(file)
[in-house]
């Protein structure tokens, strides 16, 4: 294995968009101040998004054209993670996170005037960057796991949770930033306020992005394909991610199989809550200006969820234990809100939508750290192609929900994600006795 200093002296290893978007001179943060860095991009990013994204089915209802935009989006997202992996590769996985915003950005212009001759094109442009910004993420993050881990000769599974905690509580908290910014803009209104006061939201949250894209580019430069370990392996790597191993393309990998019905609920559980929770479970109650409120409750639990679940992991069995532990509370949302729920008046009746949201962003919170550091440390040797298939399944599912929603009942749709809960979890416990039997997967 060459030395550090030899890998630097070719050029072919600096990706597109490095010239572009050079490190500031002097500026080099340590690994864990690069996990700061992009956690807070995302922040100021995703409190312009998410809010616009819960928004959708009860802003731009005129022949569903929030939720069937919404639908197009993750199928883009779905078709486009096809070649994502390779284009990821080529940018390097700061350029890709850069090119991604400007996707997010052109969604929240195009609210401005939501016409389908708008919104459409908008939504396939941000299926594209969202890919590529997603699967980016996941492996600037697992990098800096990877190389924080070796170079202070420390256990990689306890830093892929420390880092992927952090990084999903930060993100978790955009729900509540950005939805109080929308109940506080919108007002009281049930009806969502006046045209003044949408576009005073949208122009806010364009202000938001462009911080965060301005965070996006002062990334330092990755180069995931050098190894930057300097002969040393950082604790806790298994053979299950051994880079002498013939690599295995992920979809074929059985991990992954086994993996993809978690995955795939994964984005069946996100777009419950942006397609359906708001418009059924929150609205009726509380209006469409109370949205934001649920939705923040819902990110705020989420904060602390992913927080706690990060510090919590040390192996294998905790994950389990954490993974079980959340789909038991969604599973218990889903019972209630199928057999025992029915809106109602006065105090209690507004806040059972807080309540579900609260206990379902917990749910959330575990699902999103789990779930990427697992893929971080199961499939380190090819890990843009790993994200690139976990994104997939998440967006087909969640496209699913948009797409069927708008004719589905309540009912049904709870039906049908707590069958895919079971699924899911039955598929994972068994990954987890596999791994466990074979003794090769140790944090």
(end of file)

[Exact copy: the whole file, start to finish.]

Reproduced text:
[in-house]
């Protein structure tokens, strides 16, 4: 294995968009101040998004054209993670996170005037960057796991949770930033306020992005394909991610199989809550200006969820234990809100939508750290192609929900994600006795 200093002296290893978007001179943060860095991009990013994204089915209802935009989006997202992996590769996985915003950005212009001759094109442009910004993420993050881990000769599974905690509580908290910014803009209104006061939201949250894209580019430069370990392996790597191993393309990998019905609920559980929770479970109650409120409750639990679940992991069995532990509370949302729920008046009746949201962003919170550091440390040797298939399944599912929603009942749709809960979890416990039997997967 060459030395550090030899890998630097070719050029072919600096990706597109490095010239572009050079490190500031002097500026080099340590690994864990690069996990700061992009956690807070995302922040100021995703409190312009998410809010616009819960928004959708009860802003731009005129022949569903929030939720069937919404639908197009993750199928883009779905078709486009096809070649994502390779284009990821080529940018390097700061350029890709850069090119991604400007996707997010052109969604929240195009609210401005939501016409389908708008919104459409908008939504396939941000299926594209969202890919590529997603699967980016996941492996600037697992990098800096990877190389924080070796170079202070420390256990990689306890830093892929420390880092992927952090990084999903930060993100978790955009729900509540950005939805109080929308109940506080919108007002009281049930009806969502006046045209003044949408576009005073949208122009806010364009202000938001462009911080965060301005965070996006002062990334330092990755180069995931050098190894930057300097002969040393950082604790806790298994053979299950051994880079002498013939690599295995992920979809074929059985991990992954086994993996993809978690995955795939994964984005069946996100777009419950942006397609359906708001418009059924929150609205009726509380209006469409109370949205934001649920939705923040819902990110705020989420904060602390992913927080706690990060510090919590040390192996294998905790994950389990954490993974079980959340789909038991969604599973218990889903019972209630199928057999025992029915809106109602006065105090209690507004806040059972807080309540579900609260206990379902917990749910959330575990699902999103789990779930990427697992893929971080199961499939380190090819890990843009790993994200690139976990994104997939998440967006087909969640496209699913948009797409069927708008004719589905309540009912049904709870039906049908707590069958895919079971699924899911039955598929994972068994990954987890596999791994466990074979003794090769140790944090």